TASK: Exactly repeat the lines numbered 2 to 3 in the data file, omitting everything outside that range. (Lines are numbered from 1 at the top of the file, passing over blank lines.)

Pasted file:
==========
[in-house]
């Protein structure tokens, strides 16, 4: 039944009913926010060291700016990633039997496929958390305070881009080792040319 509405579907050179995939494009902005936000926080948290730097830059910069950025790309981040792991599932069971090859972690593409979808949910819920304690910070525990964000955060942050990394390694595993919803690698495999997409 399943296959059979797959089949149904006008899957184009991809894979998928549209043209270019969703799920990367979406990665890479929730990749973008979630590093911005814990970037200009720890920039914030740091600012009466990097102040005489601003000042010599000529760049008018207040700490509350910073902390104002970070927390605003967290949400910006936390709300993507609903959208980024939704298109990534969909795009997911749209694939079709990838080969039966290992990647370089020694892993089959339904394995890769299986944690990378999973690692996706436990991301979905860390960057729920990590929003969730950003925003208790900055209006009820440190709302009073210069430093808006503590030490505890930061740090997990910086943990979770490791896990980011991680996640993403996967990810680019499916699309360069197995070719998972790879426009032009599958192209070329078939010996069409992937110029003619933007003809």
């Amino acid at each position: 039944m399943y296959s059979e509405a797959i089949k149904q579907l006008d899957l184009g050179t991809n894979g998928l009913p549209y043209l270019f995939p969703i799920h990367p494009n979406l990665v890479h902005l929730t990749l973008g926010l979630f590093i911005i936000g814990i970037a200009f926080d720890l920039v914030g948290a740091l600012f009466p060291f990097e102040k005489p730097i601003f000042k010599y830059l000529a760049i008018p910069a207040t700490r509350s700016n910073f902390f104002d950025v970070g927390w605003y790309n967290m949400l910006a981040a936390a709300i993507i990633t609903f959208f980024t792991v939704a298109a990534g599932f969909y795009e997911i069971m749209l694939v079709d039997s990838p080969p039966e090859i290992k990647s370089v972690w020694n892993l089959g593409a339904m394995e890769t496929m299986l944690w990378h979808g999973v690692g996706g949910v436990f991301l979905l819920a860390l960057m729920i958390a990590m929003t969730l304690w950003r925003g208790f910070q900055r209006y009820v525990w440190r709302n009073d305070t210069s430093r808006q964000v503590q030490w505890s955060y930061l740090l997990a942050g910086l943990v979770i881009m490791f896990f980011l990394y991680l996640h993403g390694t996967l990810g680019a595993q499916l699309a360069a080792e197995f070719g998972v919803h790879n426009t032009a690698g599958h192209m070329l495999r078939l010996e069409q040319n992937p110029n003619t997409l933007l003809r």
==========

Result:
């Protein structure tokens, strides 16, 4: 039944009913926010060291700016990633039997496929958390305070881009080792040319 509405579907050179995939494009902005936000926080948290730097830059910069950025790309981040792991599932069971090859972690593409979808949910819920304690910070525990964000955060942050990394390694595993919803690698495999997409 399943296959059979797959089949149904006008899957184009991809894979998928549209043209270019969703799920990367979406990665890479929730990749973008979630590093911005814990970037200009720890920039914030740091600012009466990097102040005489601003000042010599000529760049008018207040700490509350910073902390104002970070927390605003967290949400910006936390709300993507609903959208980024939704298109990534969909795009997911749209694939079709990838080969039966290992990647370089020694892993089959339904394995890769299986944690990378999973690692996706436990991301979905860390960057729920990590929003969730950003925003208790900055209006009820440190709302009073210069430093808006503590030490505890930061740090997990910086943990979770490791896990980011991680996640993403996967990810680019499916699309360069197995070719998972790879426009032009599958192209070329078939010996069409992937110029003619933007003809």
């Amino acid at each position: 039944m399943y296959s059979e509405a797959i089949k149904q579907l006008d899957l184009g050179t991809n894979g998928l009913p549209y043209l270019f995939p969703i799920h990367p494009n979406l990665v890479h902005l929730t990749l973008g926010l979630f590093i911005i936000g814990i970037a200009f926080d720890l920039v914030g948290a740091l600012f009466p060291f990097e102040k005489p730097i601003f000042k010599y830059l000529a760049i008018p910069a207040t700490r509350s700016n910073f902390f104002d950025v970070g927390w605003y790309n967290m949400l910006a981040a936390a709300i993507i990633t609903f959208f980024t792991v939704a298109a990534g599932f969909y795009e997911i069971m749209l694939v079709d039997s990838p080969p039966e090859i290992k990647s370089v972690w020694n892993l089959g593409a339904m394995e890769t496929m299986l944690w990378h979808g999973v690692g996706g949910v436990f991301l979905l819920a860390l960057m729920i958390a990590m929003t969730l304690w950003r925003g208790f910070q900055r209006y009820v525990w440190r709302n009073d305070t210069s430093r808006q964000v503590q030490w505890s955060y930061l740090l997990a942050g910086l943990v979770i881009m490791f896990f980011l990394y991680l996640h993403g390694t996967l990810g680019a595993q499916l699309a360069a080792e197995f070719g998972v919803h790879n426009t032009a690698g599958h192209m070329l495999r078939l010996e069409q040319n992937p110029n003619t997409l933007l003809r």